By Amjad Ali
Islamabad, May 31 (EFE).- The impact of global warming and climate change in Pakistan has caused unusual rain patterns, rising temperatures, drought, and growing instances of a sudden, sometimes deadly, outburst of torrents of glacial water coursing downstream from the mountains.
Earlier this month, flooding from the Shisper glacier washed away over a dozen houses, a key bridge, and many other properties in Hassanabad village of Hunza valley, in the northern Gilgit-Baltistan region, marking the latest incident of Glacial Lake Outburst Flood (GLOF).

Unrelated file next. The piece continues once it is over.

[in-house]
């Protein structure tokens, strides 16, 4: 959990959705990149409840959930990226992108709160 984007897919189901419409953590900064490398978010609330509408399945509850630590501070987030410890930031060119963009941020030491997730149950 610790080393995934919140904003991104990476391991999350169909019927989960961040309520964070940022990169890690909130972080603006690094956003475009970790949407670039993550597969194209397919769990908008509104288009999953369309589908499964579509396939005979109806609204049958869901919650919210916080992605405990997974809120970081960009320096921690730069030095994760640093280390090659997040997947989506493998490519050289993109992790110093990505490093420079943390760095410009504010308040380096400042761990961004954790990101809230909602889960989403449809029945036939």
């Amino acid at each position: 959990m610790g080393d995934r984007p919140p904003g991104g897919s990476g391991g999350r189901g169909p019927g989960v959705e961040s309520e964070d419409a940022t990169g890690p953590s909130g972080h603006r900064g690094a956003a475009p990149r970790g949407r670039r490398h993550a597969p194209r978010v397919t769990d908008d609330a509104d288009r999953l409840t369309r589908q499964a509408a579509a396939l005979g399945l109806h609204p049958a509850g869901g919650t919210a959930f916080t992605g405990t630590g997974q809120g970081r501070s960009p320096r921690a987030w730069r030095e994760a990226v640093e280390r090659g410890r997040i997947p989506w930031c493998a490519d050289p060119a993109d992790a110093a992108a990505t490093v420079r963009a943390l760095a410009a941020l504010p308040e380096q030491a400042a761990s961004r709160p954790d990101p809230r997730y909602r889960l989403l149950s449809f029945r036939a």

Such incidents occur without warning and often release millions of cubic meters of water and debris, leading to the loss of lives, property, and livelihoods in the high mountain ranges.
Pakistan is home to more than 7,000 glaciers – the highest after the North and South poles – in the northern mountain ranges of the Hindu Kush, Himalayas, and the Karakorum, climate ministry data showed.
Due to a rise in temperatures, glaciers have been melting rapidly, and 3,044 glacial lakes have developed in the region, of which 33 are prone to GLOF, posing existential threats to the lives and properties of over seven million people, the ministry data showed.
“Gilgit-Baltistan which is also famous as the third pole because of its glaciers is most-affected by climate chan …
Locals advocate ‘glacier marriages’ amid climate change concerns in Pakistan – La Prensa Latina
By Amjad Ali